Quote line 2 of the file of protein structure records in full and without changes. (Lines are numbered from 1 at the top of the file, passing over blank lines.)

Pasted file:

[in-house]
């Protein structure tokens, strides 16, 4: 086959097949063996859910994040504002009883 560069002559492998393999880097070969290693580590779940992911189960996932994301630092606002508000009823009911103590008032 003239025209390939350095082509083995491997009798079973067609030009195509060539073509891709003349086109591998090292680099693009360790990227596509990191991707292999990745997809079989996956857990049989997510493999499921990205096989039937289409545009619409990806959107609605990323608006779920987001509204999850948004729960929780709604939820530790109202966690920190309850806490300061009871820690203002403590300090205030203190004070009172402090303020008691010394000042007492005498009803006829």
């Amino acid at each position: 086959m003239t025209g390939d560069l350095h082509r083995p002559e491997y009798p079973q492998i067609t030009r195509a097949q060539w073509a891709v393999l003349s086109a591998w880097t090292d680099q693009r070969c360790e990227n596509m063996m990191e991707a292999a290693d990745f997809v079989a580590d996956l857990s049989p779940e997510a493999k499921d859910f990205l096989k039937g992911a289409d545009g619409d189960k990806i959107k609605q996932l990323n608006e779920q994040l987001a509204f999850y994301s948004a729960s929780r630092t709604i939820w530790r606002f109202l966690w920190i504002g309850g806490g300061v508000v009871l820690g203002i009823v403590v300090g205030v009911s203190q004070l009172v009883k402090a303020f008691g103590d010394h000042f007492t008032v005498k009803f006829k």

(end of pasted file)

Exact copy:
């Protein structure tokens, strides 16, 4: 086959097949063996859910994040504002009883 560069002559492998393999880097070969290693580590779940992911189960996932994301630092606002508000009823009911103590008032 003239025209390939350095082509083995491997009798079973067609030009195509060539073509891709003349086109591998090292680099693009360790990227596509990191991707292999990745997809079989996956857990049989997510493999499921990205096989039937289409545009619409990806959107609605990323608006779920987001509204999850948004729960929780709604939820530790109202966690920190309850806490300061009871820690203002403590300090205030203190004070009172402090303020008691010394000042007492005498009803006829």